Kickstarter Campaign Launches for Fan-Published ‘Discovery’ Book

An ambitious U.K. Kickstarter campaign may test whether CBS’ safe harbor for otherwise copyright-infringing fan films will also extend to fan-published books.

UPDATE The Star Trek: Shenzhou Kickstarter campaign ended August 20, 2018, having reached 128 percent of its goal, for a total of £2,574 (USD $3,324) from 68 backers.

Star Trek: Shenzhou

The project, “Star Trek: Shenzou,” describes itself as a “Star Trek: Discovery fanbook … styled as though ‘Star Trek: Shenzhou’ was a 1974 spin-off from The Original Series,” featuring a planned 170 pages of fan art and stories.1)

SHENZHOU CONCEPT art likely to appear in the Shenzhou fan book is featured on the book’s Kickstarter campaign page. Click to view larger image Art/Shenzhou Kickstarter

Backer Rewards

The campaign, posted July 1, 2018, aimed to raise £2,000 (USD$2,657) to pay for publishing a hard copy volume. Backers needed to donate at least £20 (USD$27) to receive a copy. Other rewards included specially commissioned character art, topping out at a £200-level (USD$198) donation.

Progress to Goal

The campaign started out strong, raising more than 20 percent of its goal on Day 1. As of this posting date (July 7), the Kickstarter stood at 40 percent funded, with the Kickstarter-monitoring website, Kicktraq, noting the campaign trending toward an eventual funding level of £5,923 (USD$7,871) by the time it was to conclude on August 20 — nearly 300 percent of its goal.2)

NO COMMENT YET AxaMonitor contacted campaign leader En Gingerboom for a comment but he had not responded before this article was posted. Should he reply, this article will be updated accordingly.

Limited Run

However, in an effort to escape the possible ire of Star Trek’s owners, campaign leader En Gingerboom (possibly a pseudonym) of Newcastle, U.K., capped the number of books to be produced at 100.

ALTER EGO Graphic artist and Star Trek fan En Gingerboom created the artwork slated to appear in the fan-produced book, “Star Trek: Shenzhou.” Image/

The Risks

Gingerboom stated that he structured the crowdfunding effort to try to avoid repercussions from CBS, the copyright holder for Star Trek:

It’s very important to me to be respectful with this project; it truly is a labor of love. I’ve looked into CBS’ and Paramount Pictures’ stance on fan projects a lot, including of course their recent rulings on fan films. Whilst I knew (and indeed most of us know) that they’re publicly accepting of fan projects, I don’t think it was until recently that they discussed crowdfunding those projects. As per their rules, I’ve put limit on pledges so that funding can never exceed the amount they state.3)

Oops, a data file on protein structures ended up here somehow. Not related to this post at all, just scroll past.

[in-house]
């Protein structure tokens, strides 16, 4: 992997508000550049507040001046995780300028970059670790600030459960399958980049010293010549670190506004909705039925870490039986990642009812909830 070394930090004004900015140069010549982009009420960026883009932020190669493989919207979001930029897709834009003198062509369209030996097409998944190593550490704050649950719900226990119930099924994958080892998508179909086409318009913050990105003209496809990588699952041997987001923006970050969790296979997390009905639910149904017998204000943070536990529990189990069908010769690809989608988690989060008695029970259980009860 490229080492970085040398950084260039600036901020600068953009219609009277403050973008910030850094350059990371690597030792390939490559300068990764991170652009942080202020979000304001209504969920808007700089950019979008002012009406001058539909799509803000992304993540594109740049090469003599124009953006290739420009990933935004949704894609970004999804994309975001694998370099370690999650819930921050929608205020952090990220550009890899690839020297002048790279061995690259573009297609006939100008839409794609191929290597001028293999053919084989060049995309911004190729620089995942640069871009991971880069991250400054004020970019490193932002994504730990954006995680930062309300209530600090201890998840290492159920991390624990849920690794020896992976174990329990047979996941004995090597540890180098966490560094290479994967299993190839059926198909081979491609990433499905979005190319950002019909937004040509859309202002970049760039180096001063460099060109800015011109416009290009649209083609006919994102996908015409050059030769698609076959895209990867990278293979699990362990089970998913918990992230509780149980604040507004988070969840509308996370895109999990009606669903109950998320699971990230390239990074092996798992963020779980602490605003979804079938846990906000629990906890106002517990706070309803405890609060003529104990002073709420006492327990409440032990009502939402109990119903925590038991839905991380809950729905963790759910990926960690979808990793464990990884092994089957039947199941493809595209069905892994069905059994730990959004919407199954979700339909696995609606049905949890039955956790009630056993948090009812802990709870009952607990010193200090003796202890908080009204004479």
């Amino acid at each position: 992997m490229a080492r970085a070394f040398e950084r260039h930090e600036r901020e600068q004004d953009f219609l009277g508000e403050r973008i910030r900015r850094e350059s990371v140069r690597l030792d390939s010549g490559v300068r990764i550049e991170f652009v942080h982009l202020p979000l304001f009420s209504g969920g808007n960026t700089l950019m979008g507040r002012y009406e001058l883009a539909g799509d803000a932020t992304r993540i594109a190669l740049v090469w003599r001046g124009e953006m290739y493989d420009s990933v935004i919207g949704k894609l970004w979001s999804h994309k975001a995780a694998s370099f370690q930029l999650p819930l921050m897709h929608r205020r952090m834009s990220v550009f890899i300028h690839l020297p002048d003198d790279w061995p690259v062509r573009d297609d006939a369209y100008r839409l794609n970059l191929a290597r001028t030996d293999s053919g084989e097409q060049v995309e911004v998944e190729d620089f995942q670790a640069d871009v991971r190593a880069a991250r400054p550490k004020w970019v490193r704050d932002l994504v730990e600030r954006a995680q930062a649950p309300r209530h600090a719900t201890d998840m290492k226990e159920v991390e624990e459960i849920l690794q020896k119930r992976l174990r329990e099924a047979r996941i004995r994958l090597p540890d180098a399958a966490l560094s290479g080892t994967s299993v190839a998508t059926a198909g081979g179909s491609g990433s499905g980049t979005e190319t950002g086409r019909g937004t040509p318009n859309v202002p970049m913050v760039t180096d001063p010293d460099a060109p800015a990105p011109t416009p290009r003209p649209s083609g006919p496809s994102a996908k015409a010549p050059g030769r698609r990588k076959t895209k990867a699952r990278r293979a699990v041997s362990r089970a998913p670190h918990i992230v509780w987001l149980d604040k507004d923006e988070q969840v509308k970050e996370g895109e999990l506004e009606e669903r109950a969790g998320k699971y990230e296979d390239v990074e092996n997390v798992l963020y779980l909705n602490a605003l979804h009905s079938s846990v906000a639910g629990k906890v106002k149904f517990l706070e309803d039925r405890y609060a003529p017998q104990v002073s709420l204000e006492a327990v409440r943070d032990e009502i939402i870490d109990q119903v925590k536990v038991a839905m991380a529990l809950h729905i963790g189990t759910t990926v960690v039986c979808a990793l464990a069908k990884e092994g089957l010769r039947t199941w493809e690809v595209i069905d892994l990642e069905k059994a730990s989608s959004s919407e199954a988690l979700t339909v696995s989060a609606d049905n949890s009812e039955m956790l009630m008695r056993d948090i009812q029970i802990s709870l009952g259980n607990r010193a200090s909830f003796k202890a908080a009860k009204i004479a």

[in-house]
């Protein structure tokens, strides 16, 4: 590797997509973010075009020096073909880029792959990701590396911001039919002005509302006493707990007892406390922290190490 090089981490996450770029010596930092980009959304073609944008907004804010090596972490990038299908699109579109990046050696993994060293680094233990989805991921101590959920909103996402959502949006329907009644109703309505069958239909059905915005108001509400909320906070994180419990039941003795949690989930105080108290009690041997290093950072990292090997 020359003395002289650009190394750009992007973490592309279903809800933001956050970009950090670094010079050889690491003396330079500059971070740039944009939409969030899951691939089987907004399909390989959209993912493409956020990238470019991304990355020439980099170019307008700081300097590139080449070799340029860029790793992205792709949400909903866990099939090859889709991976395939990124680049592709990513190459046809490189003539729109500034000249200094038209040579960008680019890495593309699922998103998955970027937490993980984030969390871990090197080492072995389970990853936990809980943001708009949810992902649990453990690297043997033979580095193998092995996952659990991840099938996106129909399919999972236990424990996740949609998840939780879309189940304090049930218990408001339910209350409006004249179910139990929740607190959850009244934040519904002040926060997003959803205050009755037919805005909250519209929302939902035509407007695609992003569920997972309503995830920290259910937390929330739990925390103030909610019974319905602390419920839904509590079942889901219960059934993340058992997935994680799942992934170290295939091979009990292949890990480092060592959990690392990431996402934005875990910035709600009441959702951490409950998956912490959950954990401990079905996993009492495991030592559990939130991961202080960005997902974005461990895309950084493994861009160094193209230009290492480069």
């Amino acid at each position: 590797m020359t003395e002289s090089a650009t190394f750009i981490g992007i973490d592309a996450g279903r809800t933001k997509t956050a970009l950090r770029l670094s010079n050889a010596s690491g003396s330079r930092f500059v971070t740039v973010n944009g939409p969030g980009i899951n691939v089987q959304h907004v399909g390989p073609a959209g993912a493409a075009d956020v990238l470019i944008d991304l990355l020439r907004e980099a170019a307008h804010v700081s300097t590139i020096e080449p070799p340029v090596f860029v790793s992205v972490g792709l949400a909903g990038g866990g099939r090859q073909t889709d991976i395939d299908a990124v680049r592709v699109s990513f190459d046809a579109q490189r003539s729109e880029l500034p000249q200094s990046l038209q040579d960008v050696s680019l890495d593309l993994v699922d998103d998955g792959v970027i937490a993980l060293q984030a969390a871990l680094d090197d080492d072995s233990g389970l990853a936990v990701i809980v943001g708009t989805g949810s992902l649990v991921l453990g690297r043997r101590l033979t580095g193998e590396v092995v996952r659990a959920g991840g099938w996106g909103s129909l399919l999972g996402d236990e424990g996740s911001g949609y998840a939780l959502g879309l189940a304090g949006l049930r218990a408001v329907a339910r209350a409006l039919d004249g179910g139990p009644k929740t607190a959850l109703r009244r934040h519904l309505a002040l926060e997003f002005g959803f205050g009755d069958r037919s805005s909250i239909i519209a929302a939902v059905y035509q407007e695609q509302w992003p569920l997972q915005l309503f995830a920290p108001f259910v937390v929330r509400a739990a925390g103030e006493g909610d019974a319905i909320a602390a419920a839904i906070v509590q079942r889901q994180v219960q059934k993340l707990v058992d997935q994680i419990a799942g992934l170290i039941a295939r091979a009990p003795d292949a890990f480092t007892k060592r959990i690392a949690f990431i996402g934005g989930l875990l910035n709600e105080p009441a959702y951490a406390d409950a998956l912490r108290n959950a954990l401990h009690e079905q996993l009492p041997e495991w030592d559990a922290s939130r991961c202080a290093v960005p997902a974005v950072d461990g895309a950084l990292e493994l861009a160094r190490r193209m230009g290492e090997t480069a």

Gingerboom encouraged prospective backers to donate before the limited number of book copies were ordered, adding he hoped for a second campaign would allow for another printing if he could stay “within the allowed crowdfunding amount, but I can’t guarantee that second printing.”4)

TRACKING THE KICKSTARTER The crowdfunding statistics website, Kicktraq, keeps tabs on the progress of the “Star Trek: Shenzou” book publication project. The £2,000 goal is equivalent to USD$2,657. This graphic updates upon refresh.

Running Afoul of CBS Guidelines

While Gingerboom said he was staying within guidelines established by CBS, those guidelines specifically address only the production of films by Star Trek fans, not any other type of fan-produced media.

« It is infuriating that all Trek fan production media but films can call it Star Trek and offer incentives to backers. The guidelines target and attack one fan medium. » — Former fan filmmaker Kelly Rhodes

Only Fan Films

In explaining the limits of the fan film guidelines, CBS’ vice president for licensing, John Van Citters, said in a 2016 podcast interview they “apply only to video presentations, including animation and even slide shows.” Audio dramas and fan fiction fell outside the purview of the guidelines.

Consequently, the crowdfunding limits Gingerboom referred to do not apply to his book project, putting the ball in CBS’ court about whether to take action.

Crowdfunding Limits

The guidelines limit fan films from raising more than $100,000 (£75,252) for two 15-minute fan-made episodes. While Gingerboom planned to cap his crowdfunding well below that amount, it remained to be seen whether CBS would tolerate any crowdfunding for publishing a physical volume.

Physical Products

One of the obstacles standing in Gingerboom’s way is CBS’ objection in the fan film guidelines to physical products being offered as rewards — essentially “sold” — in crowdfunding campaigns.